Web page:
Promotion by stealth is usually employed to introduce work by composers notorious for being difficult or incomprehensible and for that reason unpopular.
They’ve been doing it for poor old Anton Webern for more than a century without much success but at least this concert presented Webern both ‘old’ and ‘almost-new’ to demonstrate where musical development was taking him.
Even in the youthful, balmy Im Sommerwind there are signs of fragmentation which foreshadow the Passacaglia, though even that’s tame compared with his later, attenuated music.
Two works by a representative of the Second Viennese School in one programme must be a record in these parts. Both were played with disarming fluency by the orchestra under associate guest conductor Francois-Xavier Roth, who seems to get a lot out of his association with the BBCNOW. Too much perhaps in Richard Strauss’s Also sprach Zarathustra, in which the clarity of that famous opening was not always sustained in passages for strings where the writing becomes over-larded, difficult and bombastic. It’s possible to tame Strauss but here he was given his head and not to pretty effect.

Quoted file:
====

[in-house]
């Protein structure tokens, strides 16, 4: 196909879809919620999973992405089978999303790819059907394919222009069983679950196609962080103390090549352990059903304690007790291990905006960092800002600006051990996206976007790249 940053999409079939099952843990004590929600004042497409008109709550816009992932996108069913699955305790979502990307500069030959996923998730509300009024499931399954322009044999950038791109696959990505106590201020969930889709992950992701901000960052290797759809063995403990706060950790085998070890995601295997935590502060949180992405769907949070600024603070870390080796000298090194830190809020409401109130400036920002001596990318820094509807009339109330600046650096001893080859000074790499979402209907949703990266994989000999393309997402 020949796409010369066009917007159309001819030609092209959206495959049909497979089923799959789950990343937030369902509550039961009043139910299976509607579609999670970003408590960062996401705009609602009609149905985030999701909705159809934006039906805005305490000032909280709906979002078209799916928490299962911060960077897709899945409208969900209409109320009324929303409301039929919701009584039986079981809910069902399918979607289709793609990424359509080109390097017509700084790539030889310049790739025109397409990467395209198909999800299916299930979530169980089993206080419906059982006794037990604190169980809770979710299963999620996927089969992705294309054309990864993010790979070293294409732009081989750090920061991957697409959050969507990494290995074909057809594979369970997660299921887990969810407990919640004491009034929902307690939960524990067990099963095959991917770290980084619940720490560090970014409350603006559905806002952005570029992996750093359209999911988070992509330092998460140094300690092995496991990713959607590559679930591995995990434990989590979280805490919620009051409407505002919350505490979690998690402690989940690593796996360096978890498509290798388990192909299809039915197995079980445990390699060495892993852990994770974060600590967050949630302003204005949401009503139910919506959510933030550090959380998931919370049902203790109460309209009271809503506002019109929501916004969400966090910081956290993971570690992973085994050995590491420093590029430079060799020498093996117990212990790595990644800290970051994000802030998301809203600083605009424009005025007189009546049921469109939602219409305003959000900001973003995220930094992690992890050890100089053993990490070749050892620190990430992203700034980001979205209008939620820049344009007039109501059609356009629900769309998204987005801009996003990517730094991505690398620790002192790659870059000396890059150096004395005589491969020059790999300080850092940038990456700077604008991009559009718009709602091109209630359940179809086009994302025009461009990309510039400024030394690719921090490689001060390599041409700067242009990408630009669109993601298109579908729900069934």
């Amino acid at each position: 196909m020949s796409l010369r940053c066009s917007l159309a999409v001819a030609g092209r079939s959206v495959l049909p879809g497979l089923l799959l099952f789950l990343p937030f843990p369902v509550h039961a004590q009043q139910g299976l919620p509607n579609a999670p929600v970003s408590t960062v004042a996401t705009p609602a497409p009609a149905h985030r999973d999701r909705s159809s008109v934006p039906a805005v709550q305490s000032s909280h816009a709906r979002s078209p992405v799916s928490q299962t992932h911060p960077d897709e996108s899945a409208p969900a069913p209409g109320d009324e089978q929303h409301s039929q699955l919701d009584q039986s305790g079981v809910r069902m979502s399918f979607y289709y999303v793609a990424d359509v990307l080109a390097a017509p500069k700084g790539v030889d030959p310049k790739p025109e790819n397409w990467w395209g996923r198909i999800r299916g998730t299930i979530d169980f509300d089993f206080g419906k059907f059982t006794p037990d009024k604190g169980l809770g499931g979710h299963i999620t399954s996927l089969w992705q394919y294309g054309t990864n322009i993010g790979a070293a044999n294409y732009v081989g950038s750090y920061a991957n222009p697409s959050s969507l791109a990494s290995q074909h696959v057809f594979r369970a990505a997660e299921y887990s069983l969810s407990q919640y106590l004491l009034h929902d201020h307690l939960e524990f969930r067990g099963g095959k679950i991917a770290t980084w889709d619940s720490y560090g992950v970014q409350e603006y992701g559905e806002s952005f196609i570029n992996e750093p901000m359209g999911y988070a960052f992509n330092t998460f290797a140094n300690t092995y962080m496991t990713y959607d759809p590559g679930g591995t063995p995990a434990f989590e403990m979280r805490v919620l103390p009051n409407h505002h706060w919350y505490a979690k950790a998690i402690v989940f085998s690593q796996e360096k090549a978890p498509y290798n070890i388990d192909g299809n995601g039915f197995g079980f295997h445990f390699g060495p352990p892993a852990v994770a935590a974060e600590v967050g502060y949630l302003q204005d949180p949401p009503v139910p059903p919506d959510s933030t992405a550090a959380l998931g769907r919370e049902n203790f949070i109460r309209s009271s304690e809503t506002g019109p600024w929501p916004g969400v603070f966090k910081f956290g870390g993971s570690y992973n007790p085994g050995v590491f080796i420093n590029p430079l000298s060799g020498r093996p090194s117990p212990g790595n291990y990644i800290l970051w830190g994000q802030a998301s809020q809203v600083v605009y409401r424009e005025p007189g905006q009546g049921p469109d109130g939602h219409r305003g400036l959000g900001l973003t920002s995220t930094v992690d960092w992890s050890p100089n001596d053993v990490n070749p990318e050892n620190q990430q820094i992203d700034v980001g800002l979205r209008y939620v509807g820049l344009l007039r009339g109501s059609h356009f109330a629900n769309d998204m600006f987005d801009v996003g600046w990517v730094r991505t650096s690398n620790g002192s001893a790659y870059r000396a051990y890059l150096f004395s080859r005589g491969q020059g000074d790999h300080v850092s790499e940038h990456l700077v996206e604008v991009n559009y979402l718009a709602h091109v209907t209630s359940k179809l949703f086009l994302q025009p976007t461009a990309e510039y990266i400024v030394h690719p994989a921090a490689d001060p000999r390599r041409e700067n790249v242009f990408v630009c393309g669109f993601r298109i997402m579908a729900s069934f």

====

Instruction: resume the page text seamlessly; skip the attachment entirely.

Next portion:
However, late Romantic works often require a large orchestra, ever an exciting prospect where the BBC NOW is concerned Nothing was prettier than soprano Rosemary Joshua’s three Mozart concert arias, though in the last her throat was playing up; so much so, that she declined to appear in the second half for Exsultate, Jubilate. It was our loss. The irony was that she's normally such an effortless Mozartian.